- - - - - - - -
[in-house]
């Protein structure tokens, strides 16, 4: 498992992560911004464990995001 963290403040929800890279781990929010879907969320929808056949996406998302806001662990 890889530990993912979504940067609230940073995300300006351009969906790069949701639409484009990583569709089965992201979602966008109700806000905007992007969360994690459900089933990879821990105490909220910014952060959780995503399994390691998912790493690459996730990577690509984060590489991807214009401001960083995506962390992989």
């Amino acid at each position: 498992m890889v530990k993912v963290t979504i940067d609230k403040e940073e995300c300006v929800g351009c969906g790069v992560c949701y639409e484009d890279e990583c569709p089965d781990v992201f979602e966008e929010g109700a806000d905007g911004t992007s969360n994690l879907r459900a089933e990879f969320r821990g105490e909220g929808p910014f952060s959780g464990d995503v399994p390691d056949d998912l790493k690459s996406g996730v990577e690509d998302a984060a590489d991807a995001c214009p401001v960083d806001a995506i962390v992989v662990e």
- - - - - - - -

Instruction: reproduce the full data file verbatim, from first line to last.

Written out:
[in-house]
């Protein structure tokens, strides 16, 4: 498992992560911004464990995001 963290403040929800890279781990929010879907969320929808056949996406998302806001662990 890889530990993912979504940067609230940073995300300006351009969906790069949701639409484009990583569709089965992201979602966008109700806000905007992007969360994690459900089933990879821990105490909220910014952060959780995503399994390691998912790493690459996730990577690509984060590489991807214009401001960083995506962390992989």
């Amino acid at each position: 498992m890889v530990k993912v963290t979504i940067d609230k403040e940073e995300c300006v929800g351009c969906g790069v992560c949701y639409e484009d890279e990583c569709p089965d781990v992201f979602e966008e929010g109700a806000d905007g911004t992007s969360n994690l879907r459900a089933e990879f969320r821990g105490e909220g929808p910014f952060s959780g464990d995503v399994p390691d056949d998912l790493k690459s996406g996730v990577e690509d998302a984060a590489d991807a995001c214009p401001v960083d806001a995506i962390v992989v662990e």